The Future Of Constitutional Discrimination Law After Hawai’i v. Trump

6/26/18  //  Commentary

The future of discrimination law is secure, in short—and securely shut to minority races, ethnicities, and creeds suffering at the hands of a populist majority.

Aziz Huq

University of Chicago Law School

SCOTUS Crisis Pregnancy Center Case Shows Originalist Justices Are Originalist Except When They're Not

6/26/18  //  Commentary

Let's not kid ourselves. Today's decision in NIFLA is an ideological decision.

Michael C. Dorf

Cornell Law School

A puzzle about standing, resolved.

6/26/18  //  Commentary

Do the courts even have jurisdiction to hear the latest lawsuit seeking to undo the Affordable Care Act?

Nick Bagley

University of Michigan Law School

At SCOTUS, It's All About Taint

6/25/18  //  Commentary

The Supreme Court decided two merits cases today and took one extremely puzzling action via a summary order. The unifying theme I'll identify is taint.

Michael C. Dorf

Cornell Law School

The severability question is not hard.

6/25/18  //  Commentary

When Congress repealed the Affordable Care Act's individual mandate penalty, it left the rest of the law intact. The courts should respect that choice and not get drawn in to the relentless campaign against Obamacare.

Nick Bagley

University of Michigan Law School

That Bible Parable About The Plague of Tort Attorneys Who Sued The Border Patrol, ICE Officers, and DHS Bureaucrats

6/19/18  //  Commentary

Calling all the ambulance chasers to address this administration's mistreatment of migrants.

Kari Hong

Boston College Law School

Jeff Sessions's Latest Asylum Atrocity

6/18/18  //  Commentary

Coretta Scott King was right. Jeff Sessions is a horrible man to be Attorney General.

Leah Litman

U.C. Irvine School of Law

Abigail DeHart

Michigan Law School

America’s Monarch? Trump and the Pardon Power

6/18/18  //  Commentary

For all who are devoted to country and Constitution, the idea of a self-pardon should be an anathema.

Gillian Metzger

Columbia Law School

Vicki C. Jackson

Harvard Law School

Self-Pardons, Constitutional History, and Article II

6/16/18  //  Commentary

Michael McConnell and Richard Epstein have argued that the Constitution allows self-pardons. They are mistaken.

Jed Shugerman

Fordham Law School

The case that could end the Texas lawsuit.

6/15/18  //  Commentary

A brief from the American Medical Association flags a Fifth Circuit case that seems to dispose of the constitutional argument in the latest challenge to the Affordable Care Act.

Nick Bagley

University of Michigan Law School

Court Affirms Government’s Interest in Protecting Voting Process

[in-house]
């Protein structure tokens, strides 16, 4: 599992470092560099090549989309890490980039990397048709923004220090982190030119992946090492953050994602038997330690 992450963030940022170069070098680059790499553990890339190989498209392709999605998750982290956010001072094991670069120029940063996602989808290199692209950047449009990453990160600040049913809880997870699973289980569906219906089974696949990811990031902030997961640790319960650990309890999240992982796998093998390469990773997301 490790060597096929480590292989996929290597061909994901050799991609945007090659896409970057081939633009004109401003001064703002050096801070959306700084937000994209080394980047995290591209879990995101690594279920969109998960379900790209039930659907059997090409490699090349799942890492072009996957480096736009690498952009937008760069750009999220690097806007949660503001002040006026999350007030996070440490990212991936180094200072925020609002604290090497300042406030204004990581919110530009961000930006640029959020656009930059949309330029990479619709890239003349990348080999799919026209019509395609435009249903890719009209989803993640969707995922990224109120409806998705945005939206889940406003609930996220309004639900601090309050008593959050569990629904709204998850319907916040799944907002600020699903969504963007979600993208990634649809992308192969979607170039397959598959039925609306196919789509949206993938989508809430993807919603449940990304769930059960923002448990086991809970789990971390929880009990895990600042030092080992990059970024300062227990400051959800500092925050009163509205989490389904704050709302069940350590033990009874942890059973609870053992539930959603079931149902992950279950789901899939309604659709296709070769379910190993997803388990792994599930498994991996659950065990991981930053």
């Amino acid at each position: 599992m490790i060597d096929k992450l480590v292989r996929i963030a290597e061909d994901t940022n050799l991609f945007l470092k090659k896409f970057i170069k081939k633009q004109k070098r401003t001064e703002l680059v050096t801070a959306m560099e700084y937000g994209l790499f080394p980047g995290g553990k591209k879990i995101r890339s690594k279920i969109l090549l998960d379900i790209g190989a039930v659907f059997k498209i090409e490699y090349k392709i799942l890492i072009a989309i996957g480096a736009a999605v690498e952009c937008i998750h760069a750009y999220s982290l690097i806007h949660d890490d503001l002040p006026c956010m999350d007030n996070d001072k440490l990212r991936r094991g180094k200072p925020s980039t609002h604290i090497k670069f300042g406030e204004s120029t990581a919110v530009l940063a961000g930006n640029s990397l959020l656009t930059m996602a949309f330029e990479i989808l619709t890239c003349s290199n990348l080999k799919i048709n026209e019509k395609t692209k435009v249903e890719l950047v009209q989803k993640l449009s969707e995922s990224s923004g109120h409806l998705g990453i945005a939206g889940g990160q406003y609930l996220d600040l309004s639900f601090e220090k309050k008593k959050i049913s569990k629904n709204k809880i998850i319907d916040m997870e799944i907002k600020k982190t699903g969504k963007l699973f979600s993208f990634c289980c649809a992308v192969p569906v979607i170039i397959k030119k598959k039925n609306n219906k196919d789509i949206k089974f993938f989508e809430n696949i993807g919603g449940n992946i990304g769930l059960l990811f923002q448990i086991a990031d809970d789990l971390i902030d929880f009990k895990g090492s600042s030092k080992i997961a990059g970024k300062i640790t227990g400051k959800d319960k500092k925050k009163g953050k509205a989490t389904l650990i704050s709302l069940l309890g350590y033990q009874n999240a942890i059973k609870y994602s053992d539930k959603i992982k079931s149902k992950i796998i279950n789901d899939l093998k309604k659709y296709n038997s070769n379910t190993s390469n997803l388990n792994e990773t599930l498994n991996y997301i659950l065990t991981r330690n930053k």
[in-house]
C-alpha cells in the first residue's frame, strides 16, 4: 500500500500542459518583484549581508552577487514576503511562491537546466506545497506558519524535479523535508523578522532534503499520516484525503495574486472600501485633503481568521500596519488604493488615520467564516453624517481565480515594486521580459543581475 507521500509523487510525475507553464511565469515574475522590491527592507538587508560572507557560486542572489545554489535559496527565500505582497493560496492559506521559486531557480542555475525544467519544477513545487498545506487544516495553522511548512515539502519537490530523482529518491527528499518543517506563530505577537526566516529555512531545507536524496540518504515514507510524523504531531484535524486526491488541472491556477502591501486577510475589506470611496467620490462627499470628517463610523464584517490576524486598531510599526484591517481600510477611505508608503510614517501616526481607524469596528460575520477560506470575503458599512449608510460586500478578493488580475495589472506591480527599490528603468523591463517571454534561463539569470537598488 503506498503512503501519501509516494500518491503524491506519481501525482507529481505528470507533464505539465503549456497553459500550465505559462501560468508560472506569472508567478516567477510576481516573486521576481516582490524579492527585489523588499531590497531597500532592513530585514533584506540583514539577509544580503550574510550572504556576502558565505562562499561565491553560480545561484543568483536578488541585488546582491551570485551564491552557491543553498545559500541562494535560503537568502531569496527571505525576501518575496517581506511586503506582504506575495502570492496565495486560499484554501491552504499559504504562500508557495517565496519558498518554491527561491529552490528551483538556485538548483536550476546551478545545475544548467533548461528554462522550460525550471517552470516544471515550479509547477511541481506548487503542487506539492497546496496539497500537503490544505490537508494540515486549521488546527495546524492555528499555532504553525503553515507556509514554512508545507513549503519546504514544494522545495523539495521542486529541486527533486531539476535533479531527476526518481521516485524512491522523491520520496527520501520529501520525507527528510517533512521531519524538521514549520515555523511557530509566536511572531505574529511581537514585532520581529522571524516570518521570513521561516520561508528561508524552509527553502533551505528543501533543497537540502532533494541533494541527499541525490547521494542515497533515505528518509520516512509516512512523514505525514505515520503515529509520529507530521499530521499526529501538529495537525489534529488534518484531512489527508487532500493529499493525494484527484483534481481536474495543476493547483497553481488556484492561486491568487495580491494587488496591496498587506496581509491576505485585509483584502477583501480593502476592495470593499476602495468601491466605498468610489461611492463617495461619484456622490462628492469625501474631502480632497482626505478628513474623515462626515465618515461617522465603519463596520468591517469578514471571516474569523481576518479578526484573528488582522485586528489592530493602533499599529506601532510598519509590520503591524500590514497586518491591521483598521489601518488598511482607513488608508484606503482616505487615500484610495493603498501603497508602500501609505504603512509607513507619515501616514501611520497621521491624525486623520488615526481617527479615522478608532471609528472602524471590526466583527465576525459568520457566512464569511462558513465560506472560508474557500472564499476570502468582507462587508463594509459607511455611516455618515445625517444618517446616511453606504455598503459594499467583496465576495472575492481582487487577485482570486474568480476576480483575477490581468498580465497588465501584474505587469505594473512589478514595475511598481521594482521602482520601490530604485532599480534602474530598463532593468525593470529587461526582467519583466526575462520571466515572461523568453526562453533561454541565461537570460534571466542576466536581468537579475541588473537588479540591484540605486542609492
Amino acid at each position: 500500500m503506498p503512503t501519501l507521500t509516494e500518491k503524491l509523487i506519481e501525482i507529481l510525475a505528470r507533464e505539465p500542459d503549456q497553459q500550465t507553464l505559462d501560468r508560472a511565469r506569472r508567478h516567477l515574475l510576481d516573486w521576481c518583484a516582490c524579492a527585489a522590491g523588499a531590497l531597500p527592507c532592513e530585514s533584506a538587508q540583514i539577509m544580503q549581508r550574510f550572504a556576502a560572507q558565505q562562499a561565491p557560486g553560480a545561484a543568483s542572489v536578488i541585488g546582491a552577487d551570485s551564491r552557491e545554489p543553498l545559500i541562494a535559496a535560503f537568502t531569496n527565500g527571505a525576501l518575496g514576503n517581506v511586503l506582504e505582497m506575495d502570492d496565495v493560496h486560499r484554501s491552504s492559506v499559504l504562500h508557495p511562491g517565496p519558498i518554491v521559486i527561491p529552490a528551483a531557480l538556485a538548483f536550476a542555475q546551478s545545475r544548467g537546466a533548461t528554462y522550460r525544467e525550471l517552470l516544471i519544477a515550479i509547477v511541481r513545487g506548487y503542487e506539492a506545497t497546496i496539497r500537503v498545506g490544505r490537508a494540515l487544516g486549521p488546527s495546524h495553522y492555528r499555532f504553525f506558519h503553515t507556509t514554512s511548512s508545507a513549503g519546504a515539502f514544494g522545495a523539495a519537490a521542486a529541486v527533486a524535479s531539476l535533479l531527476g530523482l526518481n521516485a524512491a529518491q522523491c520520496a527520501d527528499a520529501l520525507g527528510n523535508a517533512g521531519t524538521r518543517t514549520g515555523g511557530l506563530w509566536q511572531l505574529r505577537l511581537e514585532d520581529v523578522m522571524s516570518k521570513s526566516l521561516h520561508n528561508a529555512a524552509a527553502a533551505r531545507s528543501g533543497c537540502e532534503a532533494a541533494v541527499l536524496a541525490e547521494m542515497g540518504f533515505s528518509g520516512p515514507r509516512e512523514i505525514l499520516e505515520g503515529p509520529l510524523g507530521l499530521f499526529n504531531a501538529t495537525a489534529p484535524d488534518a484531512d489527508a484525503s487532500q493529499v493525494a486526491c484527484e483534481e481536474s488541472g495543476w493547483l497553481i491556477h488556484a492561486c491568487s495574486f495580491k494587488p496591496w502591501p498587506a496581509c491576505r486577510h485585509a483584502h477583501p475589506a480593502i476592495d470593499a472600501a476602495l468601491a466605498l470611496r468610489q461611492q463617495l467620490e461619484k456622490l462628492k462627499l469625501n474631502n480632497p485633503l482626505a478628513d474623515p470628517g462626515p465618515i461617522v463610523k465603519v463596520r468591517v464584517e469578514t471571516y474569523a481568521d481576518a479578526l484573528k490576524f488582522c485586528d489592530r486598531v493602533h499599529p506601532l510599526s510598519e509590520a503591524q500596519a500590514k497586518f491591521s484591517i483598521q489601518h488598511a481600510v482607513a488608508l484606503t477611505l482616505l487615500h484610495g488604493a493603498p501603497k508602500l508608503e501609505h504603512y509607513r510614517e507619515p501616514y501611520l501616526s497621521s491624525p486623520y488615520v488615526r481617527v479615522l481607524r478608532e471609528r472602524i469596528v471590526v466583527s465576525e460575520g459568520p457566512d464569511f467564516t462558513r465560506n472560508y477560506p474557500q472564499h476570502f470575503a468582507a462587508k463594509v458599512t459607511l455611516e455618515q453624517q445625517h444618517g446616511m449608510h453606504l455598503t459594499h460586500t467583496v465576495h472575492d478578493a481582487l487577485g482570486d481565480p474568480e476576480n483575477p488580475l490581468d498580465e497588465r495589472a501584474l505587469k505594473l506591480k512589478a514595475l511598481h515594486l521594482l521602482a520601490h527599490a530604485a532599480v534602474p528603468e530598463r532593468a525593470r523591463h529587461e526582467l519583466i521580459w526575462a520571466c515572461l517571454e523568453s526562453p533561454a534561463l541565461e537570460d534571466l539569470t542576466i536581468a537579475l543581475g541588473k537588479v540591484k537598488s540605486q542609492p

6/14/18  //  Commentary

By Adav Noti: In Minnesota Voters Alliance v Mansky, the Supreme Court avoided the pitfall of expanding its conceptually unsound campaign finance jurisprudence into a new area

Take Care

Strange Bedfellows in the Texas Lawsuit Over the Affordable Care Act

6/14/18  //  Commentary

A bipartisan group of law professors, including the two of us, has filed a brief challenging the claim that the Affordable Care Act should be invalidated.

Abbe Gluck

Yale Law School

Nick Bagley

University of Michigan Law School

A Big Loss for Insurers at the Federal Circuit

6/14/18  //  Commentary

The opinion is a $12 billion setback for insurers seeking money they're owed under the Affordable Care Act. But the costs of being cavalier about our debts extend far beyond this arcane fight.

Nick Bagley

University of Michigan Law School

Versus Trump Live: Fairweather Federalism?

6/14/18  //  Commentary

On this week's special live episode of Versus Trump, Easha, Charlie, and Jason share the stage at the ACS National Convention in Washington, DC with Maryland Attorney General Brian Frosh and Stanford Law's Pamela Karlan. They discussed several important cases brought by states against the Trump Administration as well as the broader federalism issues presented by Democratic Attorneys General being involved in so many lawsuits against the federal government. Listen now!

Jason Harrow

Equal Citizens

Easha Anand

San Francisco

Charlie Gerstein

Civil Rights Corps

The Texas lawsuit could end some of the ACA's protections for employer coverage.

6/14/18  //  Commentary

The Trump administration’s refusal to defend portions of the Affordable Care Act is shocking enough. Equally shocking is how little it seems to care what happens if it gets what it’s asking for.

Nick Bagley

University of Michigan Law School